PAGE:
The Court stated that Section 24 of the CPC does definitely confer powers on the Court to transfer the suits and appeals or other proceedings at any stage, either on application or suo motu but this power vested under Section 24 CPC with the Courts is a discretionary one and cannot be put in a straight jacket formula and should be done with care, caution and circumspection. It is not on the mere asking of a party that a suit can be transferred from one Court to the other. Section 24 of the Code has certain guidelines laid down for the transfer of suits etc., they are the balance of convenience or inconvenience to any party or to witnesses; convenience or inconvenience of a particular place of trial having regard to the nature of evidence; issue raised by the parties; reasonable apprehension in the mind of litigants that they might not get justice in the Court in which suit is pending; important question of law involved or a considerable section of public interested in the litigation; demand of interest of justice etc. On the satisfaction of the principles/guidelines evolved in various judicial dictums, the Court has not only the power but also the duty to transfer the case. But this case did not fall in any of the above guidelines thus the application was dismissed. [Bishan Dass v. State of J&K, CTA No. 01/2015, Order dated 26-02-2018]

Case BriefsTribunals/Commissions/Regulatory Bodies

National Company Law Appellate Tribunal (NCLAT): A Bench comprising of Justice S.J. Mukhopadhaya, Chairperson and Justice Bansi Lal Bhat, Member (Judicial) dismissed an appeal filed against the order of National Company Law Tribunal, Bengaluru dismissing appellant’s application under Section 9 of the Insolvency and Bankruptcy Code, 2016.

The appellant had filed a petition under Section 433(e), 434(1) and 439 of Companies Act, 1956 before the Karnataka High Court. The petition was transferred pursuant to rule 5of the Companies (Transfer of Pending Proceedings) Rules, 2016 to NCLT. The petition was treated as an application under Section 9 of the I&B Code by the appellant. Demand Notice under Section 8(1) was issued. After hearing the parties, NCLT dismissed the application on the ground of pre-existing dispute. Aggrieved thereby, the present appeal was filed.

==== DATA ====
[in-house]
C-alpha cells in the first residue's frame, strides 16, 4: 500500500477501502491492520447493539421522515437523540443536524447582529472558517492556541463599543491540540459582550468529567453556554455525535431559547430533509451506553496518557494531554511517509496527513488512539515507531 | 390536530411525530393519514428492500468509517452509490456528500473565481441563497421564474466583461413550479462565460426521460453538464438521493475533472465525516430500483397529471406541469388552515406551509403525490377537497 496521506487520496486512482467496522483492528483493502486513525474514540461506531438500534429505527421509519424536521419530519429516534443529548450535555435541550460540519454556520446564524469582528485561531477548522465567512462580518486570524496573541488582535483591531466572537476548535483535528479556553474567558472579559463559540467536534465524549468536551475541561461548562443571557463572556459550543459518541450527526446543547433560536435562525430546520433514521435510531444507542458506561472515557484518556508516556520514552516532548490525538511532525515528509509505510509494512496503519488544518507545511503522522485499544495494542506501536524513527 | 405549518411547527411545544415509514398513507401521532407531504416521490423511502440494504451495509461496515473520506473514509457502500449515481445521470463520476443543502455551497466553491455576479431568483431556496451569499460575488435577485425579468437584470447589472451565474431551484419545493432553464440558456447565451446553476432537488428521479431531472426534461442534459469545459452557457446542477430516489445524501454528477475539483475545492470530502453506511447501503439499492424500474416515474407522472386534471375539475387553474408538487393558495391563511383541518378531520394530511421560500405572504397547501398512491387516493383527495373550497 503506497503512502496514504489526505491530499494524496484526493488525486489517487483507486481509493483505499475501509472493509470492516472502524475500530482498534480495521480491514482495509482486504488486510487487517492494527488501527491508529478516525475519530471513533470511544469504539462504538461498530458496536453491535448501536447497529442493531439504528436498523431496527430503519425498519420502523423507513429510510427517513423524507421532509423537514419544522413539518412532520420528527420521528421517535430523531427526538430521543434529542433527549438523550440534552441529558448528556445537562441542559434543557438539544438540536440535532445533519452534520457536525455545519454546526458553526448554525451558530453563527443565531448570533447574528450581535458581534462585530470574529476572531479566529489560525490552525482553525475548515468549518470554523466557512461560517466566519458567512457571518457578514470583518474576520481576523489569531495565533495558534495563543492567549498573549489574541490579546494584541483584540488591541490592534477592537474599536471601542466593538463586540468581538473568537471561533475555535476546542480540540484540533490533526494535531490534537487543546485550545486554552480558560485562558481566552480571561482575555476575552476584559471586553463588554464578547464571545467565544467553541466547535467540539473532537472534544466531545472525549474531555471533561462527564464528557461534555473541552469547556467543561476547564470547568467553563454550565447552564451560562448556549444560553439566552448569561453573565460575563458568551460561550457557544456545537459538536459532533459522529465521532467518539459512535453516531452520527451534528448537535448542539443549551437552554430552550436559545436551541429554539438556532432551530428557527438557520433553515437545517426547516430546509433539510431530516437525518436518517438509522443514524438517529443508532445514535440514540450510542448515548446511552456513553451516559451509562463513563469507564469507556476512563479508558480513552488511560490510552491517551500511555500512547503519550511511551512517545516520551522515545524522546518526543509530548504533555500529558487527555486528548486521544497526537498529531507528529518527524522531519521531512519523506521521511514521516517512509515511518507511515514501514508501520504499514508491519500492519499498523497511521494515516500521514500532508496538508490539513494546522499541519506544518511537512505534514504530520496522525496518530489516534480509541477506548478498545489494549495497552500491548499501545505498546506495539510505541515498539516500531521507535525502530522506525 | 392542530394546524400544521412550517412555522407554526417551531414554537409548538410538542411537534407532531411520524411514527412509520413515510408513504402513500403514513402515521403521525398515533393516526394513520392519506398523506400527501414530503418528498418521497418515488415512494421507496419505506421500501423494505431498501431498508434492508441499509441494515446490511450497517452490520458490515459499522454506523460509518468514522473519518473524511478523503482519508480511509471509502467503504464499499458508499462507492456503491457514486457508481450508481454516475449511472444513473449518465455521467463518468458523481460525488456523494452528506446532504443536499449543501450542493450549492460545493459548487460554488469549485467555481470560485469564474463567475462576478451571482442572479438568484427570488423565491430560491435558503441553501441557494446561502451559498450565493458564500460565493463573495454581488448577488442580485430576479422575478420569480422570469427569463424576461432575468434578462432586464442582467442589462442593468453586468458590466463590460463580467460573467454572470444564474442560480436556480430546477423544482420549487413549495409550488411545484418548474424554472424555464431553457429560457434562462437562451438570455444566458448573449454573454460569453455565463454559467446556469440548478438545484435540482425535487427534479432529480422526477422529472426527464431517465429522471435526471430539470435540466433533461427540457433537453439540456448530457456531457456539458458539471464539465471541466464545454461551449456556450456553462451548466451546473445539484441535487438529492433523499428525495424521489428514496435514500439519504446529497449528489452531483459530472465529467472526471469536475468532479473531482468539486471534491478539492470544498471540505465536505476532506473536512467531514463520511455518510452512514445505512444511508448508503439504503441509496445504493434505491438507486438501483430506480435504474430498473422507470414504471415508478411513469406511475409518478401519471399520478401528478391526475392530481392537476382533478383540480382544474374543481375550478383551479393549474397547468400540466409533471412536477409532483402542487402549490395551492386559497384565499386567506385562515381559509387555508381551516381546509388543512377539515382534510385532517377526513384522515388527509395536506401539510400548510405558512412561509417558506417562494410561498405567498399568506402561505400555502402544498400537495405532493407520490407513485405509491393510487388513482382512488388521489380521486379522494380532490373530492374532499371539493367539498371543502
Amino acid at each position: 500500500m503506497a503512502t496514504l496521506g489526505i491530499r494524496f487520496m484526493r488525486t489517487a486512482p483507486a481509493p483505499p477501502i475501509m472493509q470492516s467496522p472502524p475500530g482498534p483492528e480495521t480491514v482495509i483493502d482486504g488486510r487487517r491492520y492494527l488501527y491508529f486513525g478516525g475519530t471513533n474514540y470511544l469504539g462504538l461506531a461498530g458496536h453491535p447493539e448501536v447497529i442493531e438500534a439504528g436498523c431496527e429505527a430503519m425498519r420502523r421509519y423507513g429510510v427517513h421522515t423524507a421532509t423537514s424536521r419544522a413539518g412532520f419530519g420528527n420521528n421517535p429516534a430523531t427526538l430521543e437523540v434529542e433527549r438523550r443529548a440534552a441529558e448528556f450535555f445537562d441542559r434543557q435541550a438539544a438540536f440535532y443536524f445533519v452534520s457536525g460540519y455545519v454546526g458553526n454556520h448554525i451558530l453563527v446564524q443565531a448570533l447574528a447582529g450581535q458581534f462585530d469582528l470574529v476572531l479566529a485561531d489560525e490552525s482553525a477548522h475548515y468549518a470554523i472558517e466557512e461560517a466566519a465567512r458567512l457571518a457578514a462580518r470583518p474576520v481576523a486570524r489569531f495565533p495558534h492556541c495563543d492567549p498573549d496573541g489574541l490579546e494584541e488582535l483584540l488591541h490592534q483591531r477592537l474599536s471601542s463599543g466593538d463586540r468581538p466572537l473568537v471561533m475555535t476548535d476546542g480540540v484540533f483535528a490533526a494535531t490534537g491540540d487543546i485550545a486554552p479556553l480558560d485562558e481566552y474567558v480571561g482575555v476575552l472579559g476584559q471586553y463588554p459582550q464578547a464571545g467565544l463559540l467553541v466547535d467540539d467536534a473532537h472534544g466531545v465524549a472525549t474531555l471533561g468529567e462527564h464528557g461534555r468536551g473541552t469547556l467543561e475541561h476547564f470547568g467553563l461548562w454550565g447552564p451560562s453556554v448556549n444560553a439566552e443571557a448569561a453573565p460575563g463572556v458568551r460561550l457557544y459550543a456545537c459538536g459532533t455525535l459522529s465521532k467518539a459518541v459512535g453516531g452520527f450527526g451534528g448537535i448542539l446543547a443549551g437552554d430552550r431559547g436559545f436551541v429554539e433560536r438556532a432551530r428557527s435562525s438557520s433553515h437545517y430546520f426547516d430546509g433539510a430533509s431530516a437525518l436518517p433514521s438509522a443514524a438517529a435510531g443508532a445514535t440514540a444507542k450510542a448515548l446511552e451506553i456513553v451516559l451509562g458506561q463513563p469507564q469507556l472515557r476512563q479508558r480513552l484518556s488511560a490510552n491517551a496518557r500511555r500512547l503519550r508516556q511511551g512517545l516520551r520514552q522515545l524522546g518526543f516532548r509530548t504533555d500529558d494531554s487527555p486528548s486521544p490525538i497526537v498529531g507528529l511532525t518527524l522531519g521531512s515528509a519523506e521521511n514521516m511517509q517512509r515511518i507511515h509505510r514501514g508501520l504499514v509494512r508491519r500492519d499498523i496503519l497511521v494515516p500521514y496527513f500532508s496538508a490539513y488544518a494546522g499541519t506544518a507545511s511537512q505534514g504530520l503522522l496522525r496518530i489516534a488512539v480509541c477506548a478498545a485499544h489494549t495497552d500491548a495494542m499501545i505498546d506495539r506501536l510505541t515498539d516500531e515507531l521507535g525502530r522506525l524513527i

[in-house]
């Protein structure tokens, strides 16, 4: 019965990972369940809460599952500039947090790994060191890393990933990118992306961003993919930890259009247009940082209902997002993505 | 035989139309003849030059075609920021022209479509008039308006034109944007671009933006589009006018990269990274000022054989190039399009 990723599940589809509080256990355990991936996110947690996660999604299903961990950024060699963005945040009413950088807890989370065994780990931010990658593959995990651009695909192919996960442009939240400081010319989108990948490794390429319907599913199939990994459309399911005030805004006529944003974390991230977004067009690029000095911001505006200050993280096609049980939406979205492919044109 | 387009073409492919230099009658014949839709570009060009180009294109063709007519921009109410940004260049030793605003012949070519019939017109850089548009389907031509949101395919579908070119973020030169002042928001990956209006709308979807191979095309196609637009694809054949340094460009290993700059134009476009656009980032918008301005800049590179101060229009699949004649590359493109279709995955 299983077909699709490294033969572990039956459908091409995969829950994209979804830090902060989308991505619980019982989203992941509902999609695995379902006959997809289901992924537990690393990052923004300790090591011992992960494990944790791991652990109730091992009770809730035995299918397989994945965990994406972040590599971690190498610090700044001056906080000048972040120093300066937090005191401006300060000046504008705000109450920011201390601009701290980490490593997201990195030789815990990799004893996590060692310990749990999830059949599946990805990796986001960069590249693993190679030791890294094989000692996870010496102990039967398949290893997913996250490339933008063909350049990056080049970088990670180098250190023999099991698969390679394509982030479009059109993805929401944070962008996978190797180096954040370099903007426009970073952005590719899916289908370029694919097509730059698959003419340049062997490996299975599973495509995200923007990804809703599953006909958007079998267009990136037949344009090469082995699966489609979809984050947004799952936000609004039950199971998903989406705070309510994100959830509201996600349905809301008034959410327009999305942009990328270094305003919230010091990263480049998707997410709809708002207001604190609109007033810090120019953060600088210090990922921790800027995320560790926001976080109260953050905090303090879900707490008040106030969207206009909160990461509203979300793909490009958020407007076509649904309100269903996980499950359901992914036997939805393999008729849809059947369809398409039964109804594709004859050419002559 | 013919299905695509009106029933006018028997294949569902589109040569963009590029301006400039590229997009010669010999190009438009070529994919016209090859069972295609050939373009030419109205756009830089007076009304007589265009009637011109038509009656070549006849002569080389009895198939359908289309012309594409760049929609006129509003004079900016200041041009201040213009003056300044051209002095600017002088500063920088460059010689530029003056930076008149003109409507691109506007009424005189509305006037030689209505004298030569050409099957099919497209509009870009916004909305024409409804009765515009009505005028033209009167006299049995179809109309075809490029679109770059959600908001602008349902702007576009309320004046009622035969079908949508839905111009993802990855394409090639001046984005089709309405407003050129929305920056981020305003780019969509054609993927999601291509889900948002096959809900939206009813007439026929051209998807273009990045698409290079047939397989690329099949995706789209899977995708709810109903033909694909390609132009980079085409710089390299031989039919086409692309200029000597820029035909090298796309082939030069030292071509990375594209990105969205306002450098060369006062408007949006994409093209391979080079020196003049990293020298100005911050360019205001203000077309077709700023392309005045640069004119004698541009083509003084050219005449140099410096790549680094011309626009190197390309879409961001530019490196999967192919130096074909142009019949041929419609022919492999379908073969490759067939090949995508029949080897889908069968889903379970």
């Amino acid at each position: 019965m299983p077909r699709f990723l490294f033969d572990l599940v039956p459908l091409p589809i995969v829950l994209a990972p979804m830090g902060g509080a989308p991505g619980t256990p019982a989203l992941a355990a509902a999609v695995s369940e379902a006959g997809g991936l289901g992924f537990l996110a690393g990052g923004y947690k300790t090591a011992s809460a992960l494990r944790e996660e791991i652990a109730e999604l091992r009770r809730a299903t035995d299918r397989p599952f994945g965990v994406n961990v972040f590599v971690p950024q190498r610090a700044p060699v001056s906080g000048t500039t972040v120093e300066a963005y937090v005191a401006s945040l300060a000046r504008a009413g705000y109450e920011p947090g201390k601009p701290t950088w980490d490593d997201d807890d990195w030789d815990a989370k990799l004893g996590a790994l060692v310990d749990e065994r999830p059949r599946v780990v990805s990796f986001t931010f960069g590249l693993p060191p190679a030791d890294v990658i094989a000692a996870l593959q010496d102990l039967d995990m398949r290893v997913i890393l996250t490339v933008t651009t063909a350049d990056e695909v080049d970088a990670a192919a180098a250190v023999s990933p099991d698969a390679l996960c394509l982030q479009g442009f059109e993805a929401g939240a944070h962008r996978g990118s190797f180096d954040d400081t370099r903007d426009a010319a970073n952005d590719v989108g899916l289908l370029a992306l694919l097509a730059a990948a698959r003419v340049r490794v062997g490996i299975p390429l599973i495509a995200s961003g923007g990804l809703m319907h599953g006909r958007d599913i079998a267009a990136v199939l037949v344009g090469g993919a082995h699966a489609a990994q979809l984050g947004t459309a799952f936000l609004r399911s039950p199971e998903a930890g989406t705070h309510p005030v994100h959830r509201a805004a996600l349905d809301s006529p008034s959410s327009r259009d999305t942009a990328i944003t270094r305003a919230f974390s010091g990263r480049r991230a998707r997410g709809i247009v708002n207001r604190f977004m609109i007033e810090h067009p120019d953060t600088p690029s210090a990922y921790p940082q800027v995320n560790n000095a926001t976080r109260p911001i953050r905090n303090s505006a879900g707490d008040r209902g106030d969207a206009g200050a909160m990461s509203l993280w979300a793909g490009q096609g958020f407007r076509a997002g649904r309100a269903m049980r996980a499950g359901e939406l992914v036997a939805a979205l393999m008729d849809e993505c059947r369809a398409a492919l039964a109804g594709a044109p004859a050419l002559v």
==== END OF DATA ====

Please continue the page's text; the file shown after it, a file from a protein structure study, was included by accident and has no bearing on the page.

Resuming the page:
Raghavendra M. Bajaj, Advocate for the appellant submitted that the Corporate Debtor had agreed to pay dues by 5 different times. But the Corporate Debtor claimed the existence of ‘dispute’. It raised objections regarding non-completion of project within time and completion of the same in haste with defects.

The Appellate Tribunal noted that the objections were raised by the Corporate Debtor much prior to the filing of petition under Companies Act. It was held that such disputes cannot be decided by NCLT but only by a civil court of competent jurisdiction on basis evidence. Therefore, as there existed a dispute raised prior to filing of petition under Sections 433(e) and 434(1) of Companies Act, it was held that the application under Section 9 of I&B Code was not maintainable. [Yash Technologies (P) Ltd. v. Base Corpn. Ltd., 2019 SCC OnLine NCLAT 1, dated 03-01-2019]

Case BriefsHigh Courts

Delhi High Court: A Single Judge Bench comprising of Jayant Nath, J. allowed a petition filed under Section 228 read with Section 276 of the Indian Succession Act, 1925 seeking grant of Letters of Administration in respect of a Will.

It was pleaded by the petitioner that the testator’s (who died in 2016) Will dated 20-11-1992 was proved and registered in the High Court of Justice, Family Division, Leeds District Probate Registry, United Kingdom. It was stated that the petitioner, along with the Solicitor, was appointed as the executor and trustee of the Will. Furthermore, due to death of the Solicitor, the petitioner was the sole executor and trustee of the Will. The Court directed the petitioner to file an affidavit to prove the certified copy of the Will; the petitioner complied.

The Court perused the law on the subject and found favour with petitioner’s submission that under Section 228, once the Will has been proved and registered in a Court of competent jurisdiction, the Letters of Administration can be granted. The Court held that the petitioner placed on record a properly authenticated copy of the subject Will which was allowed and the Letters of Administration was granted as prayed for.[Mark Douglas Holford v. State,2018 SCC OnLine Del 12297, decided on 01-10-2018]